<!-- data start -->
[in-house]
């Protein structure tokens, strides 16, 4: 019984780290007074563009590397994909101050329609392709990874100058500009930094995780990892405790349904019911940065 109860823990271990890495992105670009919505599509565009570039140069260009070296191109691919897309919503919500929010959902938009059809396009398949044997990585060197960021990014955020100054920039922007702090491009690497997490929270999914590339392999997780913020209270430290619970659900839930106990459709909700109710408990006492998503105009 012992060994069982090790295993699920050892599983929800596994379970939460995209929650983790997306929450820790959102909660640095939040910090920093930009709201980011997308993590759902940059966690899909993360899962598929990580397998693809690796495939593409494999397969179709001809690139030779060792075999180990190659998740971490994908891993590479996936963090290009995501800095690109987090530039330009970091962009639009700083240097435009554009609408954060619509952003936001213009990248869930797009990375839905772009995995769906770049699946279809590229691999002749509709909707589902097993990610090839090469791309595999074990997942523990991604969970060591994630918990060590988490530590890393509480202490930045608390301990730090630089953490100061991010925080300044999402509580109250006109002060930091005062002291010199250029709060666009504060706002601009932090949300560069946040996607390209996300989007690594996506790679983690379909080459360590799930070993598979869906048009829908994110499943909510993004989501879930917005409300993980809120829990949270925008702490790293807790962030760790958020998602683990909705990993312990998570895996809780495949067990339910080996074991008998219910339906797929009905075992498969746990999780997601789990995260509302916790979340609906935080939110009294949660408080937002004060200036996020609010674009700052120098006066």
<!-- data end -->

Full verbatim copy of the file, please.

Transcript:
[in-house]
């Protein structure tokens, strides 16, 4: 019984780290007074563009590397994909101050329609392709990874100058500009930094995780990892405790349904019911940065 109860823990271990890495992105670009919505599509565009570039140069260009070296191109691919897309919503919500929010959902938009059809396009398949044997990585060197960021990014955020100054920039922007702090491009690497997490929270999914590339392999997780913020209270430290619970659900839930106990459709909700109710408990006492998503105009 012992060994069982090790295993699920050892599983929800596994379970939460995209929650983790997306929450820790959102909660640095939040910090920093930009709201980011997308993590759902940059966690899909993360899962598929990580397998693809690796495939593409494999397969179709001809690139030779060792075999180990190659998740971490994908891993590479996936963090290009995501800095690109987090530039330009970091962009639009700083240097435009554009609408954060619509952003936001213009990248869930797009990375839905772009995995769906770049699946279809590229691999002749509709909707589902097993990610090839090469791309595999074990997942523990991604969970060591994630918990060590988490530590890393509480202490930045608390301990730090630089953490100061991010925080300044999402509580109250006109002060930091005062002291010199250029709060666009504060706002601009932090949300560069946040996607390209996300989007690594996506790679983690379909080459360590799930070993598979869906048009829908994110499943909510993004989501879930917005409300993980809120829990949270925008702490790293807790962030760790958020998602683990909705990993312990998570895996809780495949067990339910080996074991008998219910339906797929009905075992498969746990999780997601789990995260509302916790979340609906935080939110009294949660408080937002004060200036996020609010674009700052120098006066």